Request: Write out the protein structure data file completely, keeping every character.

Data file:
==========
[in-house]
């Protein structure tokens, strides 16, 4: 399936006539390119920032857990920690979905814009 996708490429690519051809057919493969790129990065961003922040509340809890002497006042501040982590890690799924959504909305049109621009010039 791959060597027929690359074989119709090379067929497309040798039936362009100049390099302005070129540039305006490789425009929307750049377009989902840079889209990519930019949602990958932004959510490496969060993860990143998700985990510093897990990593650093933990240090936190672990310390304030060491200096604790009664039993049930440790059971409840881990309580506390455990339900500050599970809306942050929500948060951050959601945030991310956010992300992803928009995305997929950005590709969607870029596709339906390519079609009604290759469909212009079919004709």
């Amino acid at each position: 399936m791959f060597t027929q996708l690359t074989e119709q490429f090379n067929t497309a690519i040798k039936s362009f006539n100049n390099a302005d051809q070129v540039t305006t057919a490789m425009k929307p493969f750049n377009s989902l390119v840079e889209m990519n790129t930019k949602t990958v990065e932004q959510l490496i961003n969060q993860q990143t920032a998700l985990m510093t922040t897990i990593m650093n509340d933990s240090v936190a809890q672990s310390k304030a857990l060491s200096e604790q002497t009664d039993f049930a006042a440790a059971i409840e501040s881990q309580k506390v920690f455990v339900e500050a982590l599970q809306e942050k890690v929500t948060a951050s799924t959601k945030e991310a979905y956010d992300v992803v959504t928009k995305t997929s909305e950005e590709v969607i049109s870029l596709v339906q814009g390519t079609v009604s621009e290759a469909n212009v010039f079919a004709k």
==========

[in-house]
């Protein structure tokens, strides 16, 4: 399936006539390119920032857990920690979905814009 996708490429690519051809057919493969790129990065961003922040509340809890002497006042501040982590890690799924959504909305049109621009010039 791959060597027929690359074989119709090379067929497309040798039936362009100049390099302005070129540039305006490789425009929307750049377009989902840079889209990519930019949602990958932004959510490496969060993860990143998700985990510093897990990593650093933990240090936190672990310390304030060491200096604790009664039993049930440790059971409840881990309580506390455990339900500050599970809306942050929500948060951050959601945030991310956010992300992803928009995305997929950005590709969607870029596709339906390519079609009604290759469909212009079919004709």
């Amino acid at each position: 399936m791959f060597t027929q996708l690359t074989e119709q490429f090379n067929t497309a690519i040798k039936s362009f006539n100049n390099a302005d051809q070129v540039t305006t057919a490789m425009k929307p493969f750049n377009s989902l390119v840079e889209m990519n790129t930019k949602t990958v990065e932004q959510l490496i961003n969060q993860q990143t920032a998700l985990m510093t922040t897990i990593m650093n509340d933990s240090v936190a809890q672990s310390k304030a857990l060491s200096e604790q002497t009664d039993f049930a006042a440790a059971i409840e501040s881990q309580k506390v920690f455990v339900e500050a982590l599970q809306e942050k890690v929500t948060a951050s799924t959601k945030e991310a979905y956010d992300v992803v959504t928009k995305t997929s909305e950005e590709v969607i049109s870029l596709v339906q814009g390519t079609v009604s621009e290759a469909n212009v010039f079919a004709k």